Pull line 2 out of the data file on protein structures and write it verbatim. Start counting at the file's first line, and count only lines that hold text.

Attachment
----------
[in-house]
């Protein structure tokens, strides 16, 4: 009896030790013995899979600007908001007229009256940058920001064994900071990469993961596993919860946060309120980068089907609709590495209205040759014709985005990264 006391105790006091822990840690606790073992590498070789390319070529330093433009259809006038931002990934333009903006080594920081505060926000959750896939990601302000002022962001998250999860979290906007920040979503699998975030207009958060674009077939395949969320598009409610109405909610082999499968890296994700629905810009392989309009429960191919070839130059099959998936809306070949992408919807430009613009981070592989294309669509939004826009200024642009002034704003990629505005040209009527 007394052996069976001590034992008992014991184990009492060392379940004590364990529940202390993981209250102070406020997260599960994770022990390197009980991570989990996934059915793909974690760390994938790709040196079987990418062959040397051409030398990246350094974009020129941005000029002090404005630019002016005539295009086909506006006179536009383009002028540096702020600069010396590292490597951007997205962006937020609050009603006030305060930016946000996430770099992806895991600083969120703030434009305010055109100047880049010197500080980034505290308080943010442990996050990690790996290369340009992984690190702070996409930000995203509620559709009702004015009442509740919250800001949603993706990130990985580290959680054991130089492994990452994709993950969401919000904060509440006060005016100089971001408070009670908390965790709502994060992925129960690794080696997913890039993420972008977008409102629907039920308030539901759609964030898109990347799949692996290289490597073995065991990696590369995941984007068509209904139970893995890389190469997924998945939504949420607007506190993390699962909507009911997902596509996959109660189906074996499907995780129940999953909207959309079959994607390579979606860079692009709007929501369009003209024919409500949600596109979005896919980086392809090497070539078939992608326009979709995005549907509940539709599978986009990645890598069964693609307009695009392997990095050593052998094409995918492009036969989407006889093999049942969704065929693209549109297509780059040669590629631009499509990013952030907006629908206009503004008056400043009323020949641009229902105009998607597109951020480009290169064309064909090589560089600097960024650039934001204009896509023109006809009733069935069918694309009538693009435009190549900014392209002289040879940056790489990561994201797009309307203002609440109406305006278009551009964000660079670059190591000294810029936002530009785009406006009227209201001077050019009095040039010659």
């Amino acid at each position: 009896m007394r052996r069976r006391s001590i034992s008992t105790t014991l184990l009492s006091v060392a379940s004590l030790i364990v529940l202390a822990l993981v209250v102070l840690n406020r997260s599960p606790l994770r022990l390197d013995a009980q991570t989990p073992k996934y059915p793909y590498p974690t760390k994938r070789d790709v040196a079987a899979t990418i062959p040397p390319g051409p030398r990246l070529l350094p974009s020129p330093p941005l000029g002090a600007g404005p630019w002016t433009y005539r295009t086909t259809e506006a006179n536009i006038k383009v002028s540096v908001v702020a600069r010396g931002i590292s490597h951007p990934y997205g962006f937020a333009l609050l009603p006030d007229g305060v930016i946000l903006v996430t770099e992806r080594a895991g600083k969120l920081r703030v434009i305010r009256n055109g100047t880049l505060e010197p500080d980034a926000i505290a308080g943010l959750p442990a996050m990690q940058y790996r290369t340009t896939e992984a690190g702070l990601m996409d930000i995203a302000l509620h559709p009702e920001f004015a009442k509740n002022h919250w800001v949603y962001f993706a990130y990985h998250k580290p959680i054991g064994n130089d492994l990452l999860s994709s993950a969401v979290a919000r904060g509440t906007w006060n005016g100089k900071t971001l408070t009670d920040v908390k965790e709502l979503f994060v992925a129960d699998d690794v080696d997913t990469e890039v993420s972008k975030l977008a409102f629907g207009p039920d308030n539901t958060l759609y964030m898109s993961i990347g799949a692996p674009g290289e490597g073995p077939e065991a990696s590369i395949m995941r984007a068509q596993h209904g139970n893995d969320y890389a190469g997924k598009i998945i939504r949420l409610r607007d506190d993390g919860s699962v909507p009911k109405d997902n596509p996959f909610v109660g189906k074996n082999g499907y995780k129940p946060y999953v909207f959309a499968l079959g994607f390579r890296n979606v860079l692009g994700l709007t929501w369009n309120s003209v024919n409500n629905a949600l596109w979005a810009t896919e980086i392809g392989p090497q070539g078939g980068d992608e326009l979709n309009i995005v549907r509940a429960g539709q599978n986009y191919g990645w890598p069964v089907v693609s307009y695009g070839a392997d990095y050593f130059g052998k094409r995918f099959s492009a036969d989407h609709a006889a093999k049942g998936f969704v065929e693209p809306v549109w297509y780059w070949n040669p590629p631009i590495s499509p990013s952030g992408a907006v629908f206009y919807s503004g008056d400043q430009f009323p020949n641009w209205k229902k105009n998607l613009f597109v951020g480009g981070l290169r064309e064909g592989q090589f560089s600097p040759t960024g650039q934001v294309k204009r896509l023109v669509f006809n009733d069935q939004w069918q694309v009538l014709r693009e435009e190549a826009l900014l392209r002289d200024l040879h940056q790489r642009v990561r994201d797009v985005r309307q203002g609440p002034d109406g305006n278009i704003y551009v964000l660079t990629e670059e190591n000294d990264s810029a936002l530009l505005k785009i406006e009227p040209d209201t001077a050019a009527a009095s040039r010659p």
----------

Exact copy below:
């Protein structure tokens, strides 16, 4: 009896030790013995899979600007908001007229009256940058920001064994900071990469993961596993919860946060309120980068089907609709590495209205040759014709985005990264 006391105790006091822990840690606790073992590498070789390319070529330093433009259809006038931002990934333009903006080594920081505060926000959750896939990601302000002022962001998250999860979290906007920040979503699998975030207009958060674009077939395949969320598009409610109405909610082999499968890296994700629905810009392989309009429960191919070839130059099959998936809306070949992408919807430009613009981070592989294309669509939004826009200024642009002034704003990629505005040209009527 007394052996069976001590034992008992014991184990009492060392379940004590364990529940202390993981209250102070406020997260599960994770022990390197009980991570989990996934059915793909974690760390994938790709040196079987990418062959040397051409030398990246350094974009020129941005000029002090404005630019002016005539295009086909506006006179536009383009002028540096702020600069010396590292490597951007997205962006937020609050009603006030305060930016946000996430770099992806895991600083969120703030434009305010055109100047880049010197500080980034505290308080943010442990996050990690790996290369340009992984690190702070996409930000995203509620559709009702004015009442509740919250800001949603993706990130990985580290959680054991130089492994990452994709993950969401919000904060509440006060005016100089971001408070009670908390965790709502994060992925129960690794080696997913890039993420972008977008409102629907039920308030539901759609964030898109990347799949692996290289490597073995065991990696590369995941984007068509209904139970893995890389190469997924998945939504949420607007506190993390699962909507009911997902596509996959109660189906074996499907995780129940999953909207959309079959994607390579979606860079692009709007929501369009003209024919409500949600596109979005896919980086392809090497070539078939992608326009979709995005549907509940539709599978986009990645890598069964693609307009695009392997990095050593052998094409995918492009036969989407006889093999049942969704065929693209549109297509780059040669590629631009499509990013952030907006629908206009503004008056400043009323020949641009229902105009998607597109951020480009290169064309064909090589560089600097960024650039934001204009896509023109006809009733069935069918694309009538693009435009190549900014392209002289040879940056790489990561994201797009309307203002609440109406305006278009551009964000660079670059190591000294810029936002530009785009406006009227209201001077050019009095040039010659």